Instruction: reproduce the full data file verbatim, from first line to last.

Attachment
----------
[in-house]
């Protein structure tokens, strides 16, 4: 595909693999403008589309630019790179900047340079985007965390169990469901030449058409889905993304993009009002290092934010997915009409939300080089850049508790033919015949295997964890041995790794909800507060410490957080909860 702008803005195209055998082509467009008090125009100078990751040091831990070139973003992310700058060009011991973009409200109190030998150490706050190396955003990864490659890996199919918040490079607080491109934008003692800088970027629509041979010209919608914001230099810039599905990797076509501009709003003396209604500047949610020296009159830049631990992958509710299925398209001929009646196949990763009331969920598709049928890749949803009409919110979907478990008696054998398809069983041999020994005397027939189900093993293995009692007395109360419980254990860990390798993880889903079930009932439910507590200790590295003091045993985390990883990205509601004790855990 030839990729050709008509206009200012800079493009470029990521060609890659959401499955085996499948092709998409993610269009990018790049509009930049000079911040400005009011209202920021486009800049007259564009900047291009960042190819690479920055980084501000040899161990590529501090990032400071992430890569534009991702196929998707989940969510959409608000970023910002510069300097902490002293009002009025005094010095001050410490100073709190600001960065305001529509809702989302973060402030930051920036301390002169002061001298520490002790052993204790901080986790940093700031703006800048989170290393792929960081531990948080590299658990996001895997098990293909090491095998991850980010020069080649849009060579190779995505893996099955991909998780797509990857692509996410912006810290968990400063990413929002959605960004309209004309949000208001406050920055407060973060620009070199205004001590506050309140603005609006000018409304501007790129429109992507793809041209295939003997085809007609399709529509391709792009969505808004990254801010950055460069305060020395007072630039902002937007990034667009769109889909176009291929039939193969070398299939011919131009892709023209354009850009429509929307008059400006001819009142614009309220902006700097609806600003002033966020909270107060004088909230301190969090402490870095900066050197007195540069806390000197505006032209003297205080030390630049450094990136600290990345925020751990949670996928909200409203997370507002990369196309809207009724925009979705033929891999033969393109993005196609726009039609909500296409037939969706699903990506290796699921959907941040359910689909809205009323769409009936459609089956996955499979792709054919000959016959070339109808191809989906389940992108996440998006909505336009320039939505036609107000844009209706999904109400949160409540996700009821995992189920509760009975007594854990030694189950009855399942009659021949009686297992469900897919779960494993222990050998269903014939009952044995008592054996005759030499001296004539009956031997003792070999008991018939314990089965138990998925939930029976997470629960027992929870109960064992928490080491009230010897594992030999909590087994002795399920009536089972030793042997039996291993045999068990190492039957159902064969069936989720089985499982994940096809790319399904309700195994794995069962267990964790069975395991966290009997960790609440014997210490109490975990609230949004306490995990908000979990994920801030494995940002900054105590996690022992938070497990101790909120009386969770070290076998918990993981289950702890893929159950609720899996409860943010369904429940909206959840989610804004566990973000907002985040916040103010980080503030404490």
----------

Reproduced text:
[in-house]
């Protein structure tokens, strides 16, 4: 595909693999403008589309630019790179900047340079985007965390169990469901030449058409889905993304993009009002290092934010997915009409939300080089850049508790033919015949295997964890041995790794909800507060410490957080909860 702008803005195209055998082509467009008090125009100078990751040091831990070139973003992310700058060009011991973009409200109190030998150490706050190396955003990864490659890996199919918040490079607080491109934008003692800088970027629509041979010209919608914001230099810039599905990797076509501009709003003396209604500047949610020296009159830049631990992958509710299925398209001929009646196949990763009331969920598709049928890749949803009409919110979907478990008696054998398809069983041999020994005397027939189900093993293995009692007395109360419980254990860990390798993880889903079930009932439910507590200790590295003091045993985390990883990205509601004790855990 030839990729050709008509206009200012800079493009470029990521060609890659959401499955085996499948092709998409993610269009990018790049509009930049000079911040400005009011209202920021486009800049007259564009900047291009960042190819690479920055980084501000040899161990590529501090990032400071992430890569534009991702196929998707989940969510959409608000970023910002510069300097902490002293009002009025005094010095001050410490100073709190600001960065305001529509809702989302973060402030930051920036301390002169002061001298520490002790052993204790901080986790940093700031703006800048989170290393792929960081531990948080590299658990996001895997098990293909090491095998991850980010020069080649849009060579190779995505893996099955991909998780797509990857692509996410912006810290968990400063990413929002959605960004309209004309949000208001406050920055407060973060620009070199205004001590506050309140603005609006000018409304501007790129429109992507793809041209295939003997085809007609399709529509391709792009969505808004990254801010950055460069305060020395007072630039902002937007990034667009769109889909176009291929039939193969070398299939011919131009892709023209354009850009429509929307008059400006001819009142614009309220902006700097609806600003002033966020909270107060004088909230301190969090402490870095900066050197007195540069806390000197505006032209003297205080030390630049450094990136600290990345925020751990949670996928909200409203997370507002990369196309809207009724925009979705033929891999033969393109993005196609726009039609909500296409037939969706699903990506290796699921959907941040359910689909809205009323769409009936459609089956996955499979792709054919000959016959070339109808191809989906389940992108996440998006909505336009320039939505036609107000844009209706999904109400949160409540996700009821995992189920509760009975007594854990030694189950009855399942009659021949009686297992469900897919779960494993222990050998269903014939009952044995008592054996005759030499001296004539009956031997003792070999008991018939314990089965138990998925939930029976997470629960027992929870109960064992928490080491009230010897594992030999909590087994002795399920009536089972030793042997039996291993045999068990190492039957159902064969069936989720089985499982994940096809790319399904309700195994794995069962267990964790069975395991966290009997960790609440014997210490109490975990609230949004306490995990908000979990994920801030494995940002900054105590996690022992938070497990101790909120009386969770070290076998918990993981289950702890893929159950609720899996409860943010369904429940909206959840989610804004566990973000907002985040916040103010980080503030404490």